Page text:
Rectal visceral sensitivity in healthy volunteers: influences of gender, age and methods

Authors

  • Sloots,

    1. Department of Surgery, Academic Hospital ‘Vrije Universiteit’, Amsterdam, the Netherlands,
    2. Department of Gastroenterology, Academic Hospital ‘Vrije Universiteit’, Amsterdam, the Netherlands
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  • Felt-Bersma,

    1. Department of Surgery, Academic Hospital ‘Vrije Universiteit’, Amsterdam, the Netherlands,
    2. Department of Gastroenterology, Academic Hospital ‘Vrije Universiteit’, Amsterdam, the Netherlands
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  • Cuesta,

    1. Department of Surgery, Academic Hospital ‘Vrije Universiteit’, Amsterdam, the Netherlands,
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  • Meuwissen

    1. Department of Gastroenterology, Academic Hospital ‘Vrije Universiteit’, Amsterdam, the Netherlands
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Richelle J. F. Felt-Bersma University Hospital ‘Vrije Universiteit’, Department of Gastroenterology/Surgery, PO Box 7057, 1007 MB, Amsterdam, the Netherlands. Tel.: + 31 20 4440613; fax: + 31 20 4440554; e-mail: gastrol@azvu.nl

Abstract

The barostat is a device that maintains a constant pressure within an air-filled polyethylene bag by means of a feedback mechanism. The system measures variations in rectal tone by recording changes in the intrarectal pressure and volume. Different procedures, such as ramp distension or intermittent distension, are used to test visceral sensitivity and rectal wall compliance. It is not quite clear which method is preferable and how the barostat measurements compare with those of the conventional latex balloon. In 28 healthy volunteers (11 males, mean age 36, range 22–67 years) rectal distension was performed in two ways:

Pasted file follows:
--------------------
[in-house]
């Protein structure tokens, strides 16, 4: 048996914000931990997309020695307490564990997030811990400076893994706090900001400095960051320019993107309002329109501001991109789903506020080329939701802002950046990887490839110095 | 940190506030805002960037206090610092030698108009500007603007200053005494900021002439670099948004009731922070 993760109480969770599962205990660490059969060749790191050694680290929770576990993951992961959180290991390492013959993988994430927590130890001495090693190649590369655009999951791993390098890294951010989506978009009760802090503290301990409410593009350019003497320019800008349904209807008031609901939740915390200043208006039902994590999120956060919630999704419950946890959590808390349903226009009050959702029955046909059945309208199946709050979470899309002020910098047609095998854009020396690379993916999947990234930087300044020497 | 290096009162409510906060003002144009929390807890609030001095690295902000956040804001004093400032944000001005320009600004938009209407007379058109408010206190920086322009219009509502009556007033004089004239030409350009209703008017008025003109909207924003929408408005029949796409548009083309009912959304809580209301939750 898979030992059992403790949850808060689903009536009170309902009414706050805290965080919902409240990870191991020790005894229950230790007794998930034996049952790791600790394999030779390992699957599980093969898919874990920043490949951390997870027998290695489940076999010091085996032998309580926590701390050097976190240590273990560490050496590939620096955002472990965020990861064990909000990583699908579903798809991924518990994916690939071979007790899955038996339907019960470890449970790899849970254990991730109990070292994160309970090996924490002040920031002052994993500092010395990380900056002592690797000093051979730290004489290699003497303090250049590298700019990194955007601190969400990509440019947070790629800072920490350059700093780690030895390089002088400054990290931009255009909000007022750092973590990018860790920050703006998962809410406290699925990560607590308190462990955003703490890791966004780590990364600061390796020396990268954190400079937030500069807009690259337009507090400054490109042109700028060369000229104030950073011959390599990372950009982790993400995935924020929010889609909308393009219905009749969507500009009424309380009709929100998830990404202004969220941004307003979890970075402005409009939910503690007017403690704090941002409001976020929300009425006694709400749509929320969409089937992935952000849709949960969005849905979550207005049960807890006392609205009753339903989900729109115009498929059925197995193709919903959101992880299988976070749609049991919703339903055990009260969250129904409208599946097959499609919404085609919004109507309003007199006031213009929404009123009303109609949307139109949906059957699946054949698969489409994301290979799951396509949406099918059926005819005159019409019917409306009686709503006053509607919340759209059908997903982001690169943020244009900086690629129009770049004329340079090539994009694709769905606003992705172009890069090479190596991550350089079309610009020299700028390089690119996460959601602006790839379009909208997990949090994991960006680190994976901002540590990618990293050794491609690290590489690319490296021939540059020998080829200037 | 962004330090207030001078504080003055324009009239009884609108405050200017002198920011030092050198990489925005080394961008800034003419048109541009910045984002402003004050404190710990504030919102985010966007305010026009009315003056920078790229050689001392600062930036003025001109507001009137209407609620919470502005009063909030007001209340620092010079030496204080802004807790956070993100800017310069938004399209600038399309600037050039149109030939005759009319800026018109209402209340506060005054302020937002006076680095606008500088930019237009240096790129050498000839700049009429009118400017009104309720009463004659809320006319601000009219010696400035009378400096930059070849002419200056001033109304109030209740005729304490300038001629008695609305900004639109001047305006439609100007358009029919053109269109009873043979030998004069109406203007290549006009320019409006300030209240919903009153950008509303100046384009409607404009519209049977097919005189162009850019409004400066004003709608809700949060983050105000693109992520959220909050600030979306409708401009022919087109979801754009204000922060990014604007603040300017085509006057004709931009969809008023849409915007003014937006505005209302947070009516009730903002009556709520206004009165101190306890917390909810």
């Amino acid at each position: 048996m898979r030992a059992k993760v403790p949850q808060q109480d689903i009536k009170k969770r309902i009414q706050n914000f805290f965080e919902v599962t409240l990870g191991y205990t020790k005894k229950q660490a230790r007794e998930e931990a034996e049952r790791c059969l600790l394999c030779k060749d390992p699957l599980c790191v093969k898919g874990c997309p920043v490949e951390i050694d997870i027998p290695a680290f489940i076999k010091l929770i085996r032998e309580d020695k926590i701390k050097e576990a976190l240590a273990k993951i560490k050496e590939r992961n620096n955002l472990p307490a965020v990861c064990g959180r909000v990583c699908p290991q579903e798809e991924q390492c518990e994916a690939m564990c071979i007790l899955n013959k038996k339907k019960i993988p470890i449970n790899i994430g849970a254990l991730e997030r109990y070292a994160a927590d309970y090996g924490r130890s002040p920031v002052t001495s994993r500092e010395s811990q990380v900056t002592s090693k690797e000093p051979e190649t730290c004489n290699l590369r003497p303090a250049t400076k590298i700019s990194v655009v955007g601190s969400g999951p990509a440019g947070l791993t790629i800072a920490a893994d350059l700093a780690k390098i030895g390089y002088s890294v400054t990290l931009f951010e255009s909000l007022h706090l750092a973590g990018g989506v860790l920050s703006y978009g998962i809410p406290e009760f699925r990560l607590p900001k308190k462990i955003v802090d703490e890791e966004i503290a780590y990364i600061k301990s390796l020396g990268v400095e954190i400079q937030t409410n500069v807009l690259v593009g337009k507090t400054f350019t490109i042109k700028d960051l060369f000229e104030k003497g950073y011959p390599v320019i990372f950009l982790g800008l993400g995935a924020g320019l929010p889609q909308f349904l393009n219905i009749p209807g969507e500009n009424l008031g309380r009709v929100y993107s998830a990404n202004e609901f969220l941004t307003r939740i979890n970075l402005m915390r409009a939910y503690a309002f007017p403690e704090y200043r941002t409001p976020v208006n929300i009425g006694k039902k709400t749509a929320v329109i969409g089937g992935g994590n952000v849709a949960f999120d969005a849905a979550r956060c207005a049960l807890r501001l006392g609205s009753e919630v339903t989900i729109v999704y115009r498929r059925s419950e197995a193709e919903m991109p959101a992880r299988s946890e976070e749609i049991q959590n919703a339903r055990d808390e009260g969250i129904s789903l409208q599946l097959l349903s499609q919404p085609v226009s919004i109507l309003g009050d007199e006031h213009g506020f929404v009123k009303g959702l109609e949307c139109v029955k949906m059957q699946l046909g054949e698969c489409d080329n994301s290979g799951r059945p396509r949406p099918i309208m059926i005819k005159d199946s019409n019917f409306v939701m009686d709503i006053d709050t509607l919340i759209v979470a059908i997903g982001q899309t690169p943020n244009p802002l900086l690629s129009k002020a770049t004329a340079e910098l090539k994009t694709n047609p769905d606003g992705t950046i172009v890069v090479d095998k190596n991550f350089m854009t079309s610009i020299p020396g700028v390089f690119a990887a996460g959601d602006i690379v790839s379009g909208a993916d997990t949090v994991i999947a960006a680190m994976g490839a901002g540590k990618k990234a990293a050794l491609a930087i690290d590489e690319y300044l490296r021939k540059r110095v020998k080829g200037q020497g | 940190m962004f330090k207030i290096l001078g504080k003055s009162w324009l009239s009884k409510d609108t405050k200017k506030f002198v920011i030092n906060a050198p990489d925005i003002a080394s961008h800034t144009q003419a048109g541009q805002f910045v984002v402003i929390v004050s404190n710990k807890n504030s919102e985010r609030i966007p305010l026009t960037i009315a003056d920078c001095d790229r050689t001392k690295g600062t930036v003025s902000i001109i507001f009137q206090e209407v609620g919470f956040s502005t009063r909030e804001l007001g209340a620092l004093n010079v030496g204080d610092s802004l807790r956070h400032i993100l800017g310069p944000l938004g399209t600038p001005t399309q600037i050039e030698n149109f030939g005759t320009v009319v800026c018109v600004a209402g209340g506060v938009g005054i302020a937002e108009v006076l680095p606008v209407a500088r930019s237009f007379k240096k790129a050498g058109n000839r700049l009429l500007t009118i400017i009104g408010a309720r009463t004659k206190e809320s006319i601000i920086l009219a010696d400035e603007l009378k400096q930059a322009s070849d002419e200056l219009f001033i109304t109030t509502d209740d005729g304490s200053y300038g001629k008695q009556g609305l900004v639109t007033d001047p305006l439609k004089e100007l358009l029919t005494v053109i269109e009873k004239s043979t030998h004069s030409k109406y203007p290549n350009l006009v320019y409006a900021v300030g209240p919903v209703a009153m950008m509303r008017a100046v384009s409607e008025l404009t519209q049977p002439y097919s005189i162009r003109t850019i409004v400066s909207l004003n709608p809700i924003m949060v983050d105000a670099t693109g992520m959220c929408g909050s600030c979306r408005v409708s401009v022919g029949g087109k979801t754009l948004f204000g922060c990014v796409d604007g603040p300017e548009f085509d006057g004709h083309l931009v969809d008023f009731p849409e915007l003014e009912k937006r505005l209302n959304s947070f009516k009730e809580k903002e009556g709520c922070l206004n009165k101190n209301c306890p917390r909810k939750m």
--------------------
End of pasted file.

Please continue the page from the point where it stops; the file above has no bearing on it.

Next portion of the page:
1  Pressure-controlled distension, by both intermittent and ramp methods, with measurement on the Visual Analogue Scale (VAS, 0–5) at 8, 12, 16, 20, 24, 28, 32 and 36 mmHg. Hysteresis (comparing area under the curve during deflation and inflation with ramp pressure distension) and compliance were calculated.

2  Volume-controlled distension, with registration of first sensation, urge to defecate and maximal tolerated distension. This procedure was compared to conventional water-filled latex balloon distension.

No differences were found between intermittent and ramp distension comparing VAS scores at the same pressures. Gender or age did not affect the VAS score. Males had larger volumes at the same pressures than females. Females had larger hysteresis than males. Older females had larger hysteresis than younger females. The pressure volume curves were S-shaped. Compliance at maximal tolerated distension (V/p) and maximal dynamic compliance (ΔV/Δp) was higher in males than females. The polyethylene bag had higher MTV and MTP compared to the latex balloon. In conclusion, no differences were found in volumes, compliance or VAS between the intermittent and the ramp pressure-controlled inflation, indicating potential for simplification of the procedure. Males had larger rectal volumes and compliances; females had more pronounced hysteresis. A systemic difference was found between distension with the water-filled latex balloon and with the air-filled polyethylene bag. This should be taken into account when interpreting results.

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